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Well it’s been a long time since I wrote a blog but frankly it’s 12:15 in the evening, I’ve been ill in bed for 3 days and I’m totally bored.  Anyway a few minutes ago I stumbled onto this… http://www.youtube.com/watch?v=oamGnLC6FYY&feature=youtu.be

Ed Miliband’s new wheeze about banking reforms.  Personally I’m not immune at all to the argument that banking needs reform, it absolutely does.  Not only that but most of my clients (CEO’s and Chairman of banks!) can see there’s a need for reform.  Ed is talking about needing new banks and he’s absolutely right, we do.  Not only do politicians and people see it but so do the City, I won’t go into details but there are lots of people I know trying to make this a reality, market pressures will force it to happen.  Where I start to disagree with Ed is how this should happen.

Frankly the last time a politician has been let loose with a bank it was the Reverend Flowers (also Labour) and look where that got us.  I’m sorry but senior politicians of all hues are simply not up to the task of banking reform.  Firstly they’re all as I’ve said before PPE graduate career politicians with no real world experience whatsoever, I wouldn’t trust half of them to run a raffle let alone a major business or reform of the countries largest industry.  Yes of course the bankers have made a shambles of this but that doesn’t mean you throw the baby out with the bathwater.  Banking and financial services in general make up a HUGE proportion of our economy, if you meddle too much then you risk killing the golden goose.  To all the naysayers who will of course pipe up and say well we don’t need all those rich bankers etc please also spare a thought for the millions of others employed either directly or because of the financial services industry in this country.  I don’t think the cashiers at your local Barclays are your enemy.  Financial services is global, if you change the rules to make things too harsh it’s all too easy for them to relocate elsewhere and frankly with loose regulation and lower taxes elsewhere why wouldn’t you?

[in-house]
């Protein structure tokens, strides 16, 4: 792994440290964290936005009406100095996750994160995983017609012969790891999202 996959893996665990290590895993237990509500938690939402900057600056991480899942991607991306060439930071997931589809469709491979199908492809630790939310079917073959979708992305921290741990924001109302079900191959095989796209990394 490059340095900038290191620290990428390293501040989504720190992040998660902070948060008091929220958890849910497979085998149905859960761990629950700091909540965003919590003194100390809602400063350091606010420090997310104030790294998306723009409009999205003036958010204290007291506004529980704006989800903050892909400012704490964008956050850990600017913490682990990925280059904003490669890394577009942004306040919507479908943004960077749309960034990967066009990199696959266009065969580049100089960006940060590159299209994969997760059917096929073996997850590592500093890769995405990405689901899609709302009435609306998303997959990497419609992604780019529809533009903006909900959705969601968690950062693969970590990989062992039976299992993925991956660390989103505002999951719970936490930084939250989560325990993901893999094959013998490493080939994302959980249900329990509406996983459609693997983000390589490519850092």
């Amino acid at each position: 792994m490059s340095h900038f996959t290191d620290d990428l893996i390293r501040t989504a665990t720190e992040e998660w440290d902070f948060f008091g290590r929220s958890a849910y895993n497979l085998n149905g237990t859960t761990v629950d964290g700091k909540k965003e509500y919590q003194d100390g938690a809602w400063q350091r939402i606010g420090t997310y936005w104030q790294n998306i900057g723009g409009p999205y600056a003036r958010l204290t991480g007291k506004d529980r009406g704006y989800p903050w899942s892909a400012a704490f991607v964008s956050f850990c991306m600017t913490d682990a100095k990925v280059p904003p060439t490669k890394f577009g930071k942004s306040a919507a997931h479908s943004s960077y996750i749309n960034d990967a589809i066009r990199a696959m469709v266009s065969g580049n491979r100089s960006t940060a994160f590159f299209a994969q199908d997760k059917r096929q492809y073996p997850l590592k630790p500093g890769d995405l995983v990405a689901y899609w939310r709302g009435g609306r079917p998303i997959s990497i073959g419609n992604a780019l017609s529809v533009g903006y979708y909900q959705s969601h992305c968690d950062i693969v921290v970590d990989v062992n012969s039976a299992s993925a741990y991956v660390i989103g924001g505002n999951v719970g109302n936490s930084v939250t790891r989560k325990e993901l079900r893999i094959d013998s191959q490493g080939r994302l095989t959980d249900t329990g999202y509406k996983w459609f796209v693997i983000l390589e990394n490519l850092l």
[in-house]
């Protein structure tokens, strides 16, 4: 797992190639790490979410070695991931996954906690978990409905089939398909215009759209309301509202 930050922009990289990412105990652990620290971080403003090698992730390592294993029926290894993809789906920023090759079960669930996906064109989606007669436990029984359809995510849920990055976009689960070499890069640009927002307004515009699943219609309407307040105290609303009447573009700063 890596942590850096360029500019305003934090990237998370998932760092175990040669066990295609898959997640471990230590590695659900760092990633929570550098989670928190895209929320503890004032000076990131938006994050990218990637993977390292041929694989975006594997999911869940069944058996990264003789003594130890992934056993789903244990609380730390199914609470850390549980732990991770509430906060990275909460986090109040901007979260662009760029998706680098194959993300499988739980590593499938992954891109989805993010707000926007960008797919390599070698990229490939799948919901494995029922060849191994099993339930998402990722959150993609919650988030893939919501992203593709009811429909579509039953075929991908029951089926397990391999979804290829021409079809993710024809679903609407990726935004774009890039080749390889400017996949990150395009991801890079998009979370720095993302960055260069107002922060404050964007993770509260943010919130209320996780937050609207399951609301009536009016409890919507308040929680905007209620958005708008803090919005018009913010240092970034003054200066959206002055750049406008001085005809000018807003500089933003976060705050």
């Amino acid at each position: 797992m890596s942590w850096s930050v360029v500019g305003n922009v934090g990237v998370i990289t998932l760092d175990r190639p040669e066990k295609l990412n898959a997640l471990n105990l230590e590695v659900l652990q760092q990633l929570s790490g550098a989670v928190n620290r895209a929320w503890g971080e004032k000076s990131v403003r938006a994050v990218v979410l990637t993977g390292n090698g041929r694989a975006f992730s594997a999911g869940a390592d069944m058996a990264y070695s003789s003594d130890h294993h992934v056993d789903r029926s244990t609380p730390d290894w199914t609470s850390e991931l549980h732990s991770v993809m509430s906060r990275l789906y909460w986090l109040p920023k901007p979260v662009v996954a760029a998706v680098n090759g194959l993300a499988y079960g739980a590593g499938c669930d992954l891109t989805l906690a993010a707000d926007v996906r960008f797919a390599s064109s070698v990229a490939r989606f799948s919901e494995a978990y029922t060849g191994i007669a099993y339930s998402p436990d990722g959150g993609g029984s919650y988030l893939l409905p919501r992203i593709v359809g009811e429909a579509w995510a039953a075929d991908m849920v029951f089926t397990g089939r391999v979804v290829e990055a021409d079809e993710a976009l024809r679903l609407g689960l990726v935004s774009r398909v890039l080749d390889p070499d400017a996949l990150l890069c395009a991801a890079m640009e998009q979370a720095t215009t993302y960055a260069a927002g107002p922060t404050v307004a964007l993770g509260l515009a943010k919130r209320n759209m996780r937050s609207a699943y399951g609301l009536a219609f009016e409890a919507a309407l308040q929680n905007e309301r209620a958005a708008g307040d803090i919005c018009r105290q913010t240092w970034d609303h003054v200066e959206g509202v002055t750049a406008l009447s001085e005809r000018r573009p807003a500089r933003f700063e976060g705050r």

The reform has to be done cautiously, by people who understand the banking world and have no axe to grind.  There are plenty of senior bankers out there who are not looking to profit from the sector anymore but have huge knowledge of global financial markets that we can tap to make judicious reform without cutting our nose off to spite our face.  Sir Win Bischoff for instance would make a great elder statesman to do this (yes I’m aware he is now chairing the FRC)

We have great expertise in this country, it’s a sector we excel in, let’s use that knowledge and tap into it.  Let’s not seek revenge for the catastrophe of the past that can only end in future hurt, let’s make sure we build a sustainable model for the future and in doing so retain the City’s position as the biggest financial services centre on the planet. 

 

(Also as an aside, I’m not sure promoting easy credit, whether to businesses or to people is the best idea, it is what got us into this mess in the first place!  Yes start ups need funds but often that’s better left to private equity than banks, they’re gambling with their own capital and can take greater risks.  I’m rather pleased the banks are being risk averse for a change! Although I’m sure in the next breath Ed can still mention casino banking…)

5 Steps to Increase Revenue.

So let’s discuss the job centre.  I’m not sure if I’ve posted my thoughts on it before but let me be reasonably clear about it.  It’s bloody awful.  It’s a cesspool of misery and there’s a complete lack of hope and encouragement.  How did the government get it so wrong?  I’m not blaming the staff, though I’m not about to champion them either but basically the job centre might as well be called the ‘sign on’ centre.  This isn’t a rant about benefits either it’s an essential safety net, it’s about how the job centre has become much more about compliance, form filling and dole claiming than it is about getting people into meaningful work.  Now what I don’t want to do is drone on about it’s dreadfulness without putting forth solutions, that would be pointless.  I’ve been giving this some thought and I think there’s some obvious ways to make the whole thing so much better.  

Firstly separate out benefits from the job centre, I don’t mean build a load of new places for you to sign on before being told to go somewhere else to actually find a job, have them in the same place but different employees.  The benefits and signing on side is a compliance function, have a group of staff whose sole job description is to help people fill in the said forms as quickly and efficiently as possible, have them become expert in what people are and aren’t entitled to and have the process quick and efficient so people aren’t wasting their lives filling in a small oak trees worth of paperwork.